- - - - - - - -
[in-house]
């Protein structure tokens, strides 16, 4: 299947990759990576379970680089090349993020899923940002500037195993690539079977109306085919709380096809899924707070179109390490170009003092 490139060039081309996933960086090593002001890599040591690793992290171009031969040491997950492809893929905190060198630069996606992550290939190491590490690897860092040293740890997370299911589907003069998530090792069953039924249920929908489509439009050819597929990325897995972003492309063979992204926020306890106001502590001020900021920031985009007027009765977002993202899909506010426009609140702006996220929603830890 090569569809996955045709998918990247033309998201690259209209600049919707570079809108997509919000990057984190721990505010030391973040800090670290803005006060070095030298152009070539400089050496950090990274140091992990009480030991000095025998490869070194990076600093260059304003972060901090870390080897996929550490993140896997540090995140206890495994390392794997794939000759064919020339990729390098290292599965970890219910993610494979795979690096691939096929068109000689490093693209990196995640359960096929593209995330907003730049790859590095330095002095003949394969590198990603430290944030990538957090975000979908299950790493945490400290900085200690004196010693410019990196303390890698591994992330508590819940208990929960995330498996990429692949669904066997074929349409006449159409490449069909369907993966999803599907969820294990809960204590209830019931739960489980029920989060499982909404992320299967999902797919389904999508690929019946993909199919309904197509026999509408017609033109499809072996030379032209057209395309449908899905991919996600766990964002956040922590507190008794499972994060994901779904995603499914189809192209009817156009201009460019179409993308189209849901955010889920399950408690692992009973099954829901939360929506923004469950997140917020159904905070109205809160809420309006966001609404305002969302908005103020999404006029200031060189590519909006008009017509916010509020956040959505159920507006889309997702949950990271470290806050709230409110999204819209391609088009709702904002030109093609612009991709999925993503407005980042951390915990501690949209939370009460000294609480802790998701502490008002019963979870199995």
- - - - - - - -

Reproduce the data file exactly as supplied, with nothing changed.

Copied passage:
[in-house]
């Protein structure tokens, strides 16, 4: 299947990759990576379970680089090349993020899923940002500037195993690539079977109306085919709380096809899924707070179109390490170009003092 490139060039081309996933960086090593002001890599040591690793992290171009031969040491997950492809893929905190060198630069996606992550290939190491590490690897860092040293740890997370299911589907003069998530090792069953039924249920929908489509439009050819597929990325897995972003492309063979992204926020306890106001502590001020900021920031985009007027009765977002993202899909506010426009609140702006996220929603830890 090569569809996955045709998918990247033309998201690259209209600049919707570079809108997509919000990057984190721990505010030391973040800090670290803005006060070095030298152009070539400089050496950090990274140091992990009480030991000095025998490869070194990076600093260059304003972060901090870390080897996929550490993140896997540090995140206890495994390392794997794939000759064919020339990729390098290292599965970890219910993610494979795979690096691939096929068109000689490093693209990196995640359960096929593209995330907003730049790859590095330095002095003949394969590198990603430290944030990538957090975000979908299950790493945490400290900085200690004196010693410019990196303390890698591994992330508590819940208990929960995330498996990429692949669904066997074929349409006449159409490449069909369907993966999803599907969820294990809960204590209830019931739960489980029920989060499982909404992320299967999902797919389904999508690929019946993909199919309904197509026999509408017609033109499809072996030379032209057209395309449908899905991919996600766990964002956040922590507190008794499972994060994901779904995603499914189809192209009817156009201009460019179409993308189209849901955010889920399950408690692992009973099954829901939360929506923004469950997140917020159904905070109205809160809420309006966001609404305002969302908005103020999404006029200031060189590519909006008009017509916010509020956040959505159920507006889309997702949950990271470290806050709230409110999204819209391609088009709702904002030109093609612009991709999925993503407005980042951390915990501690949209939370009460000294609480802790998701502490008002019963979870199995």